Pythagoras of Samos was a man with many hobbys. I know him primarily for his experiments with strings and their musical properties. Thats why I call this robotic string instrument “Pythagotron”.
- 2 octaves of pitch range
- fast and precise intonation
- 4 actuators for striking, muting, punshing, damping and shorten the string
- modular and parametric design (OpenScad)
- most parts are 3D-printed or easy to gather
- open source
Lets have a look at some details:
The Pythagotron is tuned by this seesaw mechanism. Turning the orange ring clockwise tightens the string
This actuator controls the pitch of the Instrument by altering the length of the string. The mechanics and electonics of this device are very similar to that of a 3d-printer.
This is a servo-drive
n plectron. It can do alternate picking and it can also mute the string by touching it.
The same kind of actuator I use inside the Techtar. It’s just a 3d-printed linear solenoid actuator with a cap of soft pla-plastic. The velocity is controlled by the width of the driving pulses comming from a mosfet-transistor.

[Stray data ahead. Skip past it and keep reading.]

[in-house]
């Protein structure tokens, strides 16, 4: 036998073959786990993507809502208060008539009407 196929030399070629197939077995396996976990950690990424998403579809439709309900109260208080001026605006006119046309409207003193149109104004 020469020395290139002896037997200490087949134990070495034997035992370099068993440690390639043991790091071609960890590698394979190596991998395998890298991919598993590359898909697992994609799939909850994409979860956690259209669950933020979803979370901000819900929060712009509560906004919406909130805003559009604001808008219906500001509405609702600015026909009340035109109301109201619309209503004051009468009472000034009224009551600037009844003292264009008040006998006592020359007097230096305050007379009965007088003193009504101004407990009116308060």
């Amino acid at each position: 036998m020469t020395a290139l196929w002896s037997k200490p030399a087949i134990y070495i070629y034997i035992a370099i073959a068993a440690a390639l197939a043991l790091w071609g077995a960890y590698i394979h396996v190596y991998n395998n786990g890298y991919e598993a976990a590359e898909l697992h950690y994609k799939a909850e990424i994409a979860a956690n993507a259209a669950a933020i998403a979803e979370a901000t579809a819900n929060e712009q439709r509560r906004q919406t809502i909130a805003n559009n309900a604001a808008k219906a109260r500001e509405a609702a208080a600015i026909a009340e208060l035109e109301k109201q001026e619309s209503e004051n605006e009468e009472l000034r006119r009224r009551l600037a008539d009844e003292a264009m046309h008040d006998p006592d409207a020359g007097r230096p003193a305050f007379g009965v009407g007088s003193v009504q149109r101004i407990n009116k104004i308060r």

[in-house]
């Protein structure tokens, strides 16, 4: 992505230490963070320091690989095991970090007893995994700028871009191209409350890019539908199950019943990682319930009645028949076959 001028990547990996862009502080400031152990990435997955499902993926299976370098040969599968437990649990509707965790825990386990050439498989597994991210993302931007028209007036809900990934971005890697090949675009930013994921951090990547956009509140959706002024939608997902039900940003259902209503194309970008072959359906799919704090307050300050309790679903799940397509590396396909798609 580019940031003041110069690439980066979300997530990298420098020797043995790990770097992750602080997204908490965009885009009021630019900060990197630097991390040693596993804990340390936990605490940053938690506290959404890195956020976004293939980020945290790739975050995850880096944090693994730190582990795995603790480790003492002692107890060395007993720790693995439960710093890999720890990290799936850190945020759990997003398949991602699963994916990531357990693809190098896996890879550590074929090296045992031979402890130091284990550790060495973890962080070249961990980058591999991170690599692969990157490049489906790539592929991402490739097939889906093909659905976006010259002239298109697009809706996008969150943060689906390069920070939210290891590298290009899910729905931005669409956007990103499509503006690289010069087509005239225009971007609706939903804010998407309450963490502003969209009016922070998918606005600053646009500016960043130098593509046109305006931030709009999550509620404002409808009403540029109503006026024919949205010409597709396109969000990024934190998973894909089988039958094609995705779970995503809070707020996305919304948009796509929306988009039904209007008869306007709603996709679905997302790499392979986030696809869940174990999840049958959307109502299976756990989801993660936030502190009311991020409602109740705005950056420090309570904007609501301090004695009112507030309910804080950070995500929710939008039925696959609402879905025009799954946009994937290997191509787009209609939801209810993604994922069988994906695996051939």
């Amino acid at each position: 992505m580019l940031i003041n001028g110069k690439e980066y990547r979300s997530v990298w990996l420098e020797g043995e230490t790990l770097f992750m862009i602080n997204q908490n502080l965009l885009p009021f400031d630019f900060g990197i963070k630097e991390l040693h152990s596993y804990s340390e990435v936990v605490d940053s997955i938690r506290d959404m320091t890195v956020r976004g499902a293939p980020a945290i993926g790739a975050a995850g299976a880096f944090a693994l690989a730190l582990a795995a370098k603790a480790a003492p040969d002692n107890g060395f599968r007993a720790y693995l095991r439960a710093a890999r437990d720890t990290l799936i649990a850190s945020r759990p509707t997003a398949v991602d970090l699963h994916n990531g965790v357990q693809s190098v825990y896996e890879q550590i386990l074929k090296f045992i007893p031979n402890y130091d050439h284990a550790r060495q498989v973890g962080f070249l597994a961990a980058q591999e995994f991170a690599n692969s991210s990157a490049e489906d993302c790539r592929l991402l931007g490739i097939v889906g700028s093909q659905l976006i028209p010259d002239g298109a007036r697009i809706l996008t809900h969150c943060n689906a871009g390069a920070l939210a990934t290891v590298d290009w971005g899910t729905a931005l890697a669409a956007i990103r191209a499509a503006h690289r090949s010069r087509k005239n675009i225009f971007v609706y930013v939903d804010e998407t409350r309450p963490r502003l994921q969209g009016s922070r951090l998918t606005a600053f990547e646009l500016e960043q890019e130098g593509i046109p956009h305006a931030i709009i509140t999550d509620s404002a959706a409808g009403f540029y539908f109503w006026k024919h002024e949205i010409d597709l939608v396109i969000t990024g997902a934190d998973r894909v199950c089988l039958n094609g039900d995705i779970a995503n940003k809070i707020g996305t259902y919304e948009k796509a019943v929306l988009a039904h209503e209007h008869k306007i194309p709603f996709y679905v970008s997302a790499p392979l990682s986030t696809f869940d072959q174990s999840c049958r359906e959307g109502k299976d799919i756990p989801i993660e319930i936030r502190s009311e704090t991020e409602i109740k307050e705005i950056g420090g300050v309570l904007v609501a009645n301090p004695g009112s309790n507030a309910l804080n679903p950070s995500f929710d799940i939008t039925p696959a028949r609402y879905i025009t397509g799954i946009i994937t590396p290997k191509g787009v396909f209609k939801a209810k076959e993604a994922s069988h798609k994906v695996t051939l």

While the plecelec can fully mute the string, the Damper is designed to simulate the continuus muting of a palm. All the white parts are printed with relative soft filament to isolate the the Pickup from the mechanical noise , produced by the actuators.
The pickup consists of a 27mm Piezo and an opamp-driven charge amp.
This is the brain of the Pythagotron, it’s controlled via an Arduino Nano. The stepper motors of the stingshorter an the damper are driven by SilentStepStick motor drivers, which provide very quiet stepper operation. The Kickup is driven by one of the two mosfets. Next to the Arduino sits a StepDown Converter which converts the 20V Input to 5V for the Arduino and the Servo.
The Pythagotron is controlled by a software I made with Pure Data, running on a self made Raspberry Pi based tablet. It features a dedicated Sequencer to control each actuator independently. The Tablet can also take midi information and convert them to pythagotron compatibel serial commands.
Source files are available on Github